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Investors wrongfooted as ‘higher for longer’ rates return to haunt markets

Wrongfooted investors and analysts have been forced to tear up their optimistic predictions of sweeping interest rate cuts this year as rising oil and metals prices add to inflationary pressures, reigniting fears that borrowing costs will have to stay ‘higher for longer’. 

In a dramatic shift in sentiment, markets are now betting that the Federal Reserve will deliver only one or two quarter point interest rate cuts this year.

That compares with the six or more cuts expected back in January and the three that the more conservative Federal Reserve had projected. But after US inflation this week beat forecasts for the third month in a row, traders and fund managers are being forced to look hard at their assumptions.

The rosy forecasts have “just been tossed out the window,” said Greg Peters, co-chief investment officer at PGIM Fixed Income.

“The markets have just been way too optimistic around the prospect for rate cuts,” he added, noting that investors are “behaving a little more rationally now than they were at the beginning of the year”.

The soul-searching stands in stark contrast to December, when the Fed gave its strongest signal yet that it would not raise borrowing costs again and its official so-called “dot plot” projections suggested three quarter-point cuts this year.

That triggered a rally in stocks and bonds and, after investors had been braced for an extended period of elevated borrowing costs that could hurt both assets, prompted talk that the notion of ‘higher for longer’ was finally dead.

But a string of blockbuster jobs data and an acceleration in inflation since then have all but killed off hopes that the Fed and other global central banks will rapidly loosen monetary policy.

“The majority of analysts have been wrongfooted,” said Anthony Todd, chief executive of quantitative hedge fund firm Aspect Capital, referring to expectations of falling inflation and interest rates.

The firm, which manages around $9.4bn in assets and whose main fund is up 21.8 per cent this year, has profited from bets against Treasuries, which have sold off this year as investors have scaled back their bets on rate cuts.

Market pricing for rate cuts this year is now even less than the Fed itself had indicated in December. Some Fed officials have cast doubt on policymakers’ ability to cut rates more than once this year, with Atlanta Fed president Raphael Bostic saying it is even possible rate cuts may have to be moved into next year.

Complicating the outlook on inflation are surging prices for industrial metals and oil — with Brent crude topping $92 a barrel for the first time since October.

The rethink on US rates has also spilled over to European markets, with investors now pricing in three cuts for the European Central Bank and two for the Bank of England in 2024, down from more than six priced for each at the start of the year. 

“It is very clear the narrative is changing,” said Torsten Slok, chief economist at investment firm Apollo. “Uncertainty about the narrative of where we’re going in rates is the source of why things are so turbulent at the moment.”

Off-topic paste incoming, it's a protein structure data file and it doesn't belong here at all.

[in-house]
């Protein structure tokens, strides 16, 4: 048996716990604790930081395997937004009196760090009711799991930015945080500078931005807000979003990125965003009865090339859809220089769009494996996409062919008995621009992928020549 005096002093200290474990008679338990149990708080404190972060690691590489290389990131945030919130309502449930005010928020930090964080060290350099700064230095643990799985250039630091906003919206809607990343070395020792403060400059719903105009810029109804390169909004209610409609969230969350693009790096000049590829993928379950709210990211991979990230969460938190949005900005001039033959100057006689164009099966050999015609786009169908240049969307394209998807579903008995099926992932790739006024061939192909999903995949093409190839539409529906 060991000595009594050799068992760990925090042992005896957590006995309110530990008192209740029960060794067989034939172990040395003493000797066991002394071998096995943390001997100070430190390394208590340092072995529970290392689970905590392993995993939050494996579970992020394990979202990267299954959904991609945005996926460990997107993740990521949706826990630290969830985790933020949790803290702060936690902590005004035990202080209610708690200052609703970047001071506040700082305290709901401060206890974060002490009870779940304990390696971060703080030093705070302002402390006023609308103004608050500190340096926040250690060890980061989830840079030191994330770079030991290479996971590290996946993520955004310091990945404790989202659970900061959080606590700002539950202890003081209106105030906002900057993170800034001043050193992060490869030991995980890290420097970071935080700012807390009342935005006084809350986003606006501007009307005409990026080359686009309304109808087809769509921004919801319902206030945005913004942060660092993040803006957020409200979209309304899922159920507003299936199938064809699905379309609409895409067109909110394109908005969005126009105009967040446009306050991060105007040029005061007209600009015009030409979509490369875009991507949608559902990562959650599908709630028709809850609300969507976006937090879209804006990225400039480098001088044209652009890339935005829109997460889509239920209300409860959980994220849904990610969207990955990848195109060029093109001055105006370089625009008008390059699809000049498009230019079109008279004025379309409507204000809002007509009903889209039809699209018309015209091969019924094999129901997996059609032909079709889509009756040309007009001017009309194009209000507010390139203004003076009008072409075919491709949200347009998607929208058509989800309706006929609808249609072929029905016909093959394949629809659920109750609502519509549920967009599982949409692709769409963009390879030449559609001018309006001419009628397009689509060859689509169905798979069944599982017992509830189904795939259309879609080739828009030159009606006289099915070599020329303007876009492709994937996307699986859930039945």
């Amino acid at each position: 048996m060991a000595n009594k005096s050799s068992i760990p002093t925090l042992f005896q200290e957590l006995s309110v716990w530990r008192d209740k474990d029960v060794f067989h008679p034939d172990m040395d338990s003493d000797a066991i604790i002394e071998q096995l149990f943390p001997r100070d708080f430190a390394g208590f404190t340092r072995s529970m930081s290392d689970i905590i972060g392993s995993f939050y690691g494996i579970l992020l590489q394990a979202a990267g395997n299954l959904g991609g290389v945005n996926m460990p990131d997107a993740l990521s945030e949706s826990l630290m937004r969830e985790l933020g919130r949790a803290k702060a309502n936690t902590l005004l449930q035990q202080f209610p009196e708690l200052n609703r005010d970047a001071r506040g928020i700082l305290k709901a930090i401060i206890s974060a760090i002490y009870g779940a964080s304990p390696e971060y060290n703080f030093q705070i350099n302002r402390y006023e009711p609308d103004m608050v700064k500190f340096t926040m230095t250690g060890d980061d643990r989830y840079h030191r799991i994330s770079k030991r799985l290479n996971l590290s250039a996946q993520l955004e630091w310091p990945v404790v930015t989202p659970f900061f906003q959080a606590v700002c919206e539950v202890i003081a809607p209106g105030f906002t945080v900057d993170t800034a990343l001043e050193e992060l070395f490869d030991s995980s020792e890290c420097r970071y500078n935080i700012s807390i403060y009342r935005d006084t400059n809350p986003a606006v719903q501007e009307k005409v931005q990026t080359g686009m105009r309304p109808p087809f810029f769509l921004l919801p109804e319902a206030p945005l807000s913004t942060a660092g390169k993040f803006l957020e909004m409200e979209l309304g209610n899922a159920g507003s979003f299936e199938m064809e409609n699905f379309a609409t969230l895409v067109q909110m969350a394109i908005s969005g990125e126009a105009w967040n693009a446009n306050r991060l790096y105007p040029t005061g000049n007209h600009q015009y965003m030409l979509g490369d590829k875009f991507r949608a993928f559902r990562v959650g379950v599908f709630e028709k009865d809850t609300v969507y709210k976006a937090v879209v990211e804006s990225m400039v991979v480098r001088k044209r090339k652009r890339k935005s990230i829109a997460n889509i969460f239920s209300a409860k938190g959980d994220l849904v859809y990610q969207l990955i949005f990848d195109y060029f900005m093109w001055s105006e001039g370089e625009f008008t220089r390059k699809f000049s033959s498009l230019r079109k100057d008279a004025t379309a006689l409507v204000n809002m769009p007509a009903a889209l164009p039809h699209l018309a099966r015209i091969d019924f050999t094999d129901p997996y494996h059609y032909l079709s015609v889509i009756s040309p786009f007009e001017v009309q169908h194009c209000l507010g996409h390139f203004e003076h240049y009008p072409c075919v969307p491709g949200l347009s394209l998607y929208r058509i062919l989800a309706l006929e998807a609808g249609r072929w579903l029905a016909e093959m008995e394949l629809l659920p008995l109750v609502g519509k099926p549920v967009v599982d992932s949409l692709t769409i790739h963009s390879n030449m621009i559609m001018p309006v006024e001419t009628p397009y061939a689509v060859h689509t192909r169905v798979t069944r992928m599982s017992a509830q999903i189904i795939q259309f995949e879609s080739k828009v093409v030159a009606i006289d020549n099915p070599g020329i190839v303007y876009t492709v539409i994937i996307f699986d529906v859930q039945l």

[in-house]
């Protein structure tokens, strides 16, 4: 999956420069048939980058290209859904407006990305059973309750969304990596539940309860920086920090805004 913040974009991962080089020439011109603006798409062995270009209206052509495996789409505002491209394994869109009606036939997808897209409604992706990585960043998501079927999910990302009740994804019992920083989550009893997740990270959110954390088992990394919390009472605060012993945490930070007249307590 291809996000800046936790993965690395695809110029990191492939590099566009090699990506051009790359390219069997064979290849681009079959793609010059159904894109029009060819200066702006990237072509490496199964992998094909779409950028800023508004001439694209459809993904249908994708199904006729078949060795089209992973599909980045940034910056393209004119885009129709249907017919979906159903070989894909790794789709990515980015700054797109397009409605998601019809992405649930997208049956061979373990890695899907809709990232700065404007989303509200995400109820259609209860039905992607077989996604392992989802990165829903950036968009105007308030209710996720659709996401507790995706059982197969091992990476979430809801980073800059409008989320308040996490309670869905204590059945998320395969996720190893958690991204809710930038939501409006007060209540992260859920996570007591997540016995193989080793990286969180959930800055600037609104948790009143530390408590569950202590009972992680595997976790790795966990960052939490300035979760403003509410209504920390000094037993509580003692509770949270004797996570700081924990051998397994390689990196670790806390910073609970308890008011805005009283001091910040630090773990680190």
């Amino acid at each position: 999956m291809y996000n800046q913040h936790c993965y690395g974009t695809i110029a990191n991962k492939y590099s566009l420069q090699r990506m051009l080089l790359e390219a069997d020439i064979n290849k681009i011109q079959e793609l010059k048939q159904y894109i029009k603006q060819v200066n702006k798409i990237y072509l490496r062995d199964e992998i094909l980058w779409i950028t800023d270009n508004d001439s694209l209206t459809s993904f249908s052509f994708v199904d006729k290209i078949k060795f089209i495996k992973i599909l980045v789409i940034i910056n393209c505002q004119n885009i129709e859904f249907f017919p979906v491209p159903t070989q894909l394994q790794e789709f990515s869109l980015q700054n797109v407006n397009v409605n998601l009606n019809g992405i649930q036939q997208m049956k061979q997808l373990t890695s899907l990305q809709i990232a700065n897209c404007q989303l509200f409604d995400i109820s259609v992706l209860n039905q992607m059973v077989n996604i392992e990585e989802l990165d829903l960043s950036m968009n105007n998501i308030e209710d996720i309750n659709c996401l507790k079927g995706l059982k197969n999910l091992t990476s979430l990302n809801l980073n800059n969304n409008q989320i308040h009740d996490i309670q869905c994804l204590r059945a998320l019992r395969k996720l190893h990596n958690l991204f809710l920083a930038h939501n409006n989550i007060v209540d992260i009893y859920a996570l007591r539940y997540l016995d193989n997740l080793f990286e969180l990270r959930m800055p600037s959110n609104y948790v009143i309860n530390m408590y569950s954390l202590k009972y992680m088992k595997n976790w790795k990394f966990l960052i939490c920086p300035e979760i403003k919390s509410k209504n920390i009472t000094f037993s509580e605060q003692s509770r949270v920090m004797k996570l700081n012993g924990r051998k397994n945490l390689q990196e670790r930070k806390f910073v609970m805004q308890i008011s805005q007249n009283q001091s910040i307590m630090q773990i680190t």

The global economy has also proved more resilient than many had expected, with JPMorgan’s global manufacturing purchasing managers’ index rising into growth territory in January for the first time since 2022, and it continued to grow in February and March. 

“I still think the Fed wants to cut once at least this year — but they’re in no rush to do it and they’ll wait for more data to come in to give them more visibility into inflation,” said Ken Shinoda, portfolio manager at DoubleLine.

Despite a rally on Friday as tensions in the Middle East pushed investors into safe assets, expectations for rates to remain high for some time have triggered a global bond sell off, pushing up government borrowing costs on both sides of the Atlantic. Benchmark US and UK government bond yields are up 0.6 percentage points since the start of the year. Equivalent German Bund yields — the benchmark for the eurozone — are up 0.3 percentage points. 

However, credit spreads — or the premiums paid by corporate borrowers to issue debt over the US Treasury — are still hovering around multiyear lows, fuelled by intense demand for new bonds and scorching fund inflows.

The average investment-grade US bond spread is now hovering around its tightest, or lowest, level since September 2021, six months before the Fed started raising interest rates. The high-yield, or “junk” spread, widened following the latest CPI release, but is still near its narrowest levels since January 2022, according to Ice BofA data.

For Pgim’s Peters, “a stronger economy with a little inflation isn’t such a bad backdrop for corporate America . . . if you just forget everything else and focus on the fundamentals, I think the fundamental piece is quite good.”

So far the rethink on rates has done little to cool stock markets, with the S&P 500 index of blue-chip stocks up 7.4 per cent this year — helped by the strength of the US economy and excitement about the prospects of artificial intelligence.

But some investors have started to warn that, as the reality of rates staying higher sinks in, stock market exuberance could be running out of steam. 

“It feels like we’ve had an easy run up but the landscape is turning more challenging,” said Mark Dowding, chief investment officer at RBC BlueBay Asset Management.

Additional reporting by Laurence Fletcher

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